Home' Army Acquisition Logistics and Technology Magazine : Army ALT January-March 2017 Contents Information Technology Standards Registry (DISR). While the
DISR hosts many standards, JTNC-developed standards origi-
nated in, and apply to, tactical SDRs.
JTNC recently developed an Open Systems Architecture Pro-
curement Requirements Guide for Waveforms and Tactical
Radios. The guidance is modeled after language from DOD
Instruction (DODI) 5000.02, the BBP 3.0 implementation
directive, DOD Open Systems Architecture Contract Guide-
book for Program Managers version 1.1, and recently released
DOD requests for information and proposals. The intent of the
document is to increase DOD and industry adoption of open
systems architecture. It is useful to program management offices
procuring affordable SDR products and capabilities, providing
recommendations for input to solicitations.
The JTNC DOD Waveforms Standards Directorate continues
to lead the effort based on proactive implementation of BBP 3.0
through collaboration with the open systems community. In
FY16, the directorate engaged with more than 20 PM offices
(leaders and technical experts) across the services, eight other
government organizations, 14 industry stakeholders, three stan-
dards organizations and two allies via working groups, meetings
and training events. The collaborative effort and open systems
approach enabled the development of Software Communica-
tions Architecture (SCA) Specification 4.1, the architecture
framework that assists SDR development and meets military and
commercial application requirements.
While SDRs offer substantial improvements in communication
capabilities, PM offices should strategically address identi-
fied security gaps. The team analyzing waveform security has
observed waveform security gaps that require strategic solutions.
The SDR development environment for security was created
in 2005 based on National Security Agency Type 1 certifica-
tion requirements to ensure trusted communication of classified
information on radio platforms and pre-evaluation of waveform
applications. Since SDRs are indeed software-based, the code
is as potentially vulnerable as any other code. But because of
the importance of this link in the digital chain, the security
of the code is even more important. Cybersecurity threats and
defensive techniques have both evolved to a new level of sophisti-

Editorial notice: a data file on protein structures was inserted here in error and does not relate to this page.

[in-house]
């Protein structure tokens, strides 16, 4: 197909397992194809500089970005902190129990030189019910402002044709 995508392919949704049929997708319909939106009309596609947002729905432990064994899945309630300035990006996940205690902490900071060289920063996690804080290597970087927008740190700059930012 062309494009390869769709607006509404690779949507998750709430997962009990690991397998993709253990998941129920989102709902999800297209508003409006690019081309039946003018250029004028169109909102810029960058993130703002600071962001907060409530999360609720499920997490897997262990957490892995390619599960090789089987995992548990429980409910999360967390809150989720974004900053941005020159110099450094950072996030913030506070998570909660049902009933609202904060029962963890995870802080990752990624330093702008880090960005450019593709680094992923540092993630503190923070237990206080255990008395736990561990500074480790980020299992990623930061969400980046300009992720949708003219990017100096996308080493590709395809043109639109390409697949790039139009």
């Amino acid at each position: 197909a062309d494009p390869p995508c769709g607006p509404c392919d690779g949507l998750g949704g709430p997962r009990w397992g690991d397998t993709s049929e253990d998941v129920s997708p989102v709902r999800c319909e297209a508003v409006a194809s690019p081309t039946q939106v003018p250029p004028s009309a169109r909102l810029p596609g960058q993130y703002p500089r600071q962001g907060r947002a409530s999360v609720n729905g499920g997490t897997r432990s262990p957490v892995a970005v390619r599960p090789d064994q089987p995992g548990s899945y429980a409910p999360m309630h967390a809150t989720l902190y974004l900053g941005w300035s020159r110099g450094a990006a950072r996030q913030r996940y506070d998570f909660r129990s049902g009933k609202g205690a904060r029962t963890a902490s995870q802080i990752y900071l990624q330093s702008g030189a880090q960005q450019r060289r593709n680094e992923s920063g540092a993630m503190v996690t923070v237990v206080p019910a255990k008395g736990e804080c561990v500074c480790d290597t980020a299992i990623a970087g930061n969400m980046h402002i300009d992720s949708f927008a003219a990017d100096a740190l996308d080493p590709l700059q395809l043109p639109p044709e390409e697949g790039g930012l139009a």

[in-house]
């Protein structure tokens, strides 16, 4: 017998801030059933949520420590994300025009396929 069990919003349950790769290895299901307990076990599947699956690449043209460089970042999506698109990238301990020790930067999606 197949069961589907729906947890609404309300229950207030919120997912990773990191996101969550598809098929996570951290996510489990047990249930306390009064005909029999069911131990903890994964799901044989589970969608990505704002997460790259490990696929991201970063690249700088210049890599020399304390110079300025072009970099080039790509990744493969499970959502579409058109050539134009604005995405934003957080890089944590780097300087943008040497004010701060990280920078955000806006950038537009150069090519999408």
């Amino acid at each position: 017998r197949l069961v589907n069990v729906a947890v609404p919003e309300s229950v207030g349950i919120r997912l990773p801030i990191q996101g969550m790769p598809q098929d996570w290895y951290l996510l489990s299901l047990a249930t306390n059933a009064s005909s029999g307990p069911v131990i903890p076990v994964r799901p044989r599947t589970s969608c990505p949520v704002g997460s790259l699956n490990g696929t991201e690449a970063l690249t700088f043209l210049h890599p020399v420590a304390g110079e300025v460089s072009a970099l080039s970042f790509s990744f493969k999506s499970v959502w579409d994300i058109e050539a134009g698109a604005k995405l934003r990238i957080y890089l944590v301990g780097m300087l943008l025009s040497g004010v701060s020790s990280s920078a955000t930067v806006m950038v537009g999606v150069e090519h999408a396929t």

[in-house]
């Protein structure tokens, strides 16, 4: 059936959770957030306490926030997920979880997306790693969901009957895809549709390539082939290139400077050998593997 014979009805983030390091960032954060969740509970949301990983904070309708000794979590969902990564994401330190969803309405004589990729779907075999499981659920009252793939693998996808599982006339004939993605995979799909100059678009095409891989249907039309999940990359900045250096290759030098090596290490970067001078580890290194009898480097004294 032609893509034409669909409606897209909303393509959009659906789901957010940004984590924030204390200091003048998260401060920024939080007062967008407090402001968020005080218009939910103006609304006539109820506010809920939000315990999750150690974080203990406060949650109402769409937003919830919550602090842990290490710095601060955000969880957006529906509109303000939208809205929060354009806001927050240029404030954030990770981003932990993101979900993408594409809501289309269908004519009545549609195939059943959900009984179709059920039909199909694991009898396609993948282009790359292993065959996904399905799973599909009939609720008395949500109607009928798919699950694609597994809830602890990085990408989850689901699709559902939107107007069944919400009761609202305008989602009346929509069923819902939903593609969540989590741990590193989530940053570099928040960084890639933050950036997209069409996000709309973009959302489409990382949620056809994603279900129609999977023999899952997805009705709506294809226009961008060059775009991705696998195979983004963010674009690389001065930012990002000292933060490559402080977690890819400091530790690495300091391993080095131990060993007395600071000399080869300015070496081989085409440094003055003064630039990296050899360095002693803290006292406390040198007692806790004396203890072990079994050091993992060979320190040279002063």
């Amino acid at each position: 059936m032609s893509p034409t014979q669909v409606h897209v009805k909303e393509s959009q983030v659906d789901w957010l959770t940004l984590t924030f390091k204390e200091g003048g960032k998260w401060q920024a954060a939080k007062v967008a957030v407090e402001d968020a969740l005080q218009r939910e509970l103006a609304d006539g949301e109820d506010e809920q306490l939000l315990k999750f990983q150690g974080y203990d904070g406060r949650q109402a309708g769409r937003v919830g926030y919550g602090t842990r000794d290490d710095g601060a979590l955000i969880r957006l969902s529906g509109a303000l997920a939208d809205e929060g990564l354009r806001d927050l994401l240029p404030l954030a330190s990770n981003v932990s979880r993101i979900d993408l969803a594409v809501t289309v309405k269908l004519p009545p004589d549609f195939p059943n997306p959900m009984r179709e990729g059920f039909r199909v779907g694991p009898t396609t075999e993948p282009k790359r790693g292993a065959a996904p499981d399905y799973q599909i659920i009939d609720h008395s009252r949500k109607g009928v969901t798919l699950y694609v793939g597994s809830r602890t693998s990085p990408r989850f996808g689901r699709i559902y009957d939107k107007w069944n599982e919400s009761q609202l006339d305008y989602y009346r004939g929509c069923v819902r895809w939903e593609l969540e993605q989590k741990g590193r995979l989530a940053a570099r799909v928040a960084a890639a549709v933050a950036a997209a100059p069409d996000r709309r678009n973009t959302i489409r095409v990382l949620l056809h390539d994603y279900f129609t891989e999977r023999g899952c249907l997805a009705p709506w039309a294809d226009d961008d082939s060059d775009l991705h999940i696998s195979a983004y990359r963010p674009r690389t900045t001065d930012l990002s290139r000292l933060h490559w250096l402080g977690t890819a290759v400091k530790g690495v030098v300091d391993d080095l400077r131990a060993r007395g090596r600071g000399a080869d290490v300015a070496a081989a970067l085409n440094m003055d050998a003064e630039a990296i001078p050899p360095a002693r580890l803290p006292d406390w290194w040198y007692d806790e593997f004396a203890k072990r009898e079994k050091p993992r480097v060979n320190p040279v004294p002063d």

cation, increasing the risk of compromise to the current products
as a result. Development efforts compliant with SCA 4.1 miti-
gate security risks based on incorporated architectural measures
against more contemporary threats.
Coupled with outdated security controls is recognition that
current DOD security reviews are too limited. The DOD infor-
mation assurance certification and accreditation process and
risk management framework (RMF) control application are not
focused on software-level requirements. DOD needs to invest in
the development of an expanded life cycle approach for wave-
form software based on the RMF controls.
To maximize the benefit to the government of funded software
development, PMs should be specifying, at a minimum, gov-
ernment purpose rights software and appropriate waveform
documentation. Over the course of five in-depth analyses,
JTNC has developed an experience-derived checklist of wave-
form artifacts (including source code) that the team uses to make
observations in the areas of interoperability, security, affordabil-
ity and exportability. This list, referred to as entrance criteria
for a JTNC waveform analysis, is a resource that PM offices can
obtain by contacting JTNC and leverage during waveform pro-
curement to improve the end product.
JTNC will continue to execute its mission toward the vision
assigned by the undersecretary of defense for acquisition, tech-
nology and logistics and the DOD chief information officer for
“ interoperable, secure, and affordable waveforms and wireless
communications in support of service, multiservice and coali-
tion forces.” With a uniquely interagency perspective, experience
base from waveform analyses and recommended standards from
an open systems approach, JTNC will continue to fulfill its role
as technical adviser and share observed trends along with associ-
For more information or to request the white paper “Electronic
Protection (EP) of Tactical Radio Systems,” contact the JTNC
Public Affairs Office at JTNC.Public.Affairs@navy.mil. For
CAC-enabled access, go to https://www.dodir.mil/jtnc_docs#.
LT. COL. MATTHEW A. “MATT” JURY is deputy director of
JTNC, San Diego, California , responsible for providing oversight
and management in the execution of tactical and strategic plans.
He has a master’s degree in acquisition management from Florida
Institute of Technology and a bachelor’s degree in environmental
engineering from the U.S . Military Academy at West Point. He is
Level III certified in program management and a member
of the Army Acquisition Corps.
Links Archive Army ALT October-December 2016 Army ALT April-June 2017 Navigation Previous Page Next Page